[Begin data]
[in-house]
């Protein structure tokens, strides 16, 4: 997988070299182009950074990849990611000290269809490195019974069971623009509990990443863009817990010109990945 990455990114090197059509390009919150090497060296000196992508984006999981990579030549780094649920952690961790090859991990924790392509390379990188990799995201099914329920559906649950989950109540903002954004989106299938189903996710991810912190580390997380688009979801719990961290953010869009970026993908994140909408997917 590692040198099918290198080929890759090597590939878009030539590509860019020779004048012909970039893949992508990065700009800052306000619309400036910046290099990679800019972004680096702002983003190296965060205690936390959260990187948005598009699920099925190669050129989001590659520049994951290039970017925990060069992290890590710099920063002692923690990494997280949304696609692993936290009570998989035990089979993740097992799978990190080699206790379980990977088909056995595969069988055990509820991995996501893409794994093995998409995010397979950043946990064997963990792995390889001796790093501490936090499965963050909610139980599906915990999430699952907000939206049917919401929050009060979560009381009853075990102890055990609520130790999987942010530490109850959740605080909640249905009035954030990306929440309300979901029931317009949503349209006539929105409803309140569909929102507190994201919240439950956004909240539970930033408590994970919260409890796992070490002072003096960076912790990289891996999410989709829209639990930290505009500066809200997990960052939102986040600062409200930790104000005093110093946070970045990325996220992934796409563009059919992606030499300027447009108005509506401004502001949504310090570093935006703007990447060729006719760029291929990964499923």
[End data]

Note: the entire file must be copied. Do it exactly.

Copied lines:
[in-house]
């Protein structure tokens, strides 16, 4: 997988070299182009950074990849990611000290269809490195019974069971623009509990990443863009817990010109990945 990455990114090197059509390009919150090497060296000196992508984006999981990579030549780094649920952690961790090859991990924790392509390379990188990799995201099914329920559906649950989950109540903002954004989106299938189903996710991810912190580390997380688009979801719990961290953010869009970026993908994140909408997917 590692040198099918290198080929890759090597590939878009030539590509860019020779004048012909970039893949992508990065700009800052306000619309400036910046290099990679800019972004680096702002983003190296965060205690936390959260990187948005598009699920099925190669050129989001590659520049994951290039970017925990060069992290890590710099920063002692923690990494997280949304696609692993936290009570998989035990089979993740097992799978990190080699206790379980990977088909056995595969069988055990509820991995996501893409794994093995998409995010397979950043946990064997963990792995390889001796790093501490936090499965963050909610139980599906915990999430699952907000939206049917919401929050009060979560009381009853075990102890055990609520130790999987942010530490109850959740605080909640249905009035954030990306929440309300979901029931317009949503349209006539929105409803309140569909929102507190994201919240439950956004909240539970930033408590994970919260409890796992070490002072003096960076912790990289891996999410989709829209639990930290505009500066809200997990960052939102986040600062409200930790104000005093110093946070970045990325996220992934796409563009059919992606030499300027447009108005509506401004502001949504310090570093935006703007990447060729006719760029291929990964499923």